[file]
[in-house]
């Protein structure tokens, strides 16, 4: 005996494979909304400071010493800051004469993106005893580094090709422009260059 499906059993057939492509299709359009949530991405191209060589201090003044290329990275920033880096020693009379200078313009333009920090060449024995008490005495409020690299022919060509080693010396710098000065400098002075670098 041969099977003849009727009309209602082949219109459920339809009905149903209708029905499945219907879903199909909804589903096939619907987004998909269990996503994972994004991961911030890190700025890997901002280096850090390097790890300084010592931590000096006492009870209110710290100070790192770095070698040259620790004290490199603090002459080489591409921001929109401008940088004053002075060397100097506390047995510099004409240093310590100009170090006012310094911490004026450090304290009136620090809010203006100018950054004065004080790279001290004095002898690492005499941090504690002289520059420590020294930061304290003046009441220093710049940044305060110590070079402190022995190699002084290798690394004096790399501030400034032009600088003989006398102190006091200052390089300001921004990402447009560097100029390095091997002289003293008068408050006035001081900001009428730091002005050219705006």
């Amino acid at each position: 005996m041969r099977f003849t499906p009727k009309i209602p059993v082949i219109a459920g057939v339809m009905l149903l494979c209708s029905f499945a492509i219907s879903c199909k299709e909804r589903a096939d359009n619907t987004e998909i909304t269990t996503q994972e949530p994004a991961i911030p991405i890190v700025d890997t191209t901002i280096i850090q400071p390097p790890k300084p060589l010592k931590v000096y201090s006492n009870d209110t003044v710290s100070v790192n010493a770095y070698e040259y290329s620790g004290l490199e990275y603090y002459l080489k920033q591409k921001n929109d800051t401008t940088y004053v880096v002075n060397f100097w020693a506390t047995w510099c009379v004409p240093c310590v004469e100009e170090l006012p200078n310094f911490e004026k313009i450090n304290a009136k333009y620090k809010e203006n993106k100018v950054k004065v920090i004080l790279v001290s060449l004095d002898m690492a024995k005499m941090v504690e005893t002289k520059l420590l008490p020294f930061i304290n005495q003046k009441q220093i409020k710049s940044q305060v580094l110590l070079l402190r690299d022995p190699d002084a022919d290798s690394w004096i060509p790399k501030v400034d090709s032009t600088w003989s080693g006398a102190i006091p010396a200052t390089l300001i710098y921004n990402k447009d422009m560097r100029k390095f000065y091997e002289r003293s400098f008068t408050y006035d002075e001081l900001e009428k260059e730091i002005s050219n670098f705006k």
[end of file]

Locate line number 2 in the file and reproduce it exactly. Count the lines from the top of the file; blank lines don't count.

């Protein structure tokens, strides 16, 4: 005996494979909304400071010493800051004469993106005893580094090709422009260059 499906059993057939492509299709359009949530991405191209060589201090003044290329990275920033880096020693009379200078313009333009920090060449024995008490005495409020690299022919060509080693010396710098000065400098002075670098 041969099977003849009727009309209602082949219109459920339809009905149903209708029905499945219907879903199909909804589903096939619907987004998909269990996503994972994004991961911030890190700025890997901002280096850090390097790890300084010592931590000096006492009870209110710290100070790192770095070698040259620790004290490199603090002459080489591409921001929109401008940088004053002075060397100097506390047995510099004409240093310590100009170090006012310094911490004026450090304290009136620090809010203006100018950054004065004080790279001290004095002898690492005499941090504690002289520059420590020294930061304290003046009441220093710049940044305060110590070079402190022995190699002084290798690394004096790399501030400034032009600088003989006398102190006091200052390089300001921004990402447009560097100029390095091997002289003293008068408050006035001081900001009428730091002005050219705006």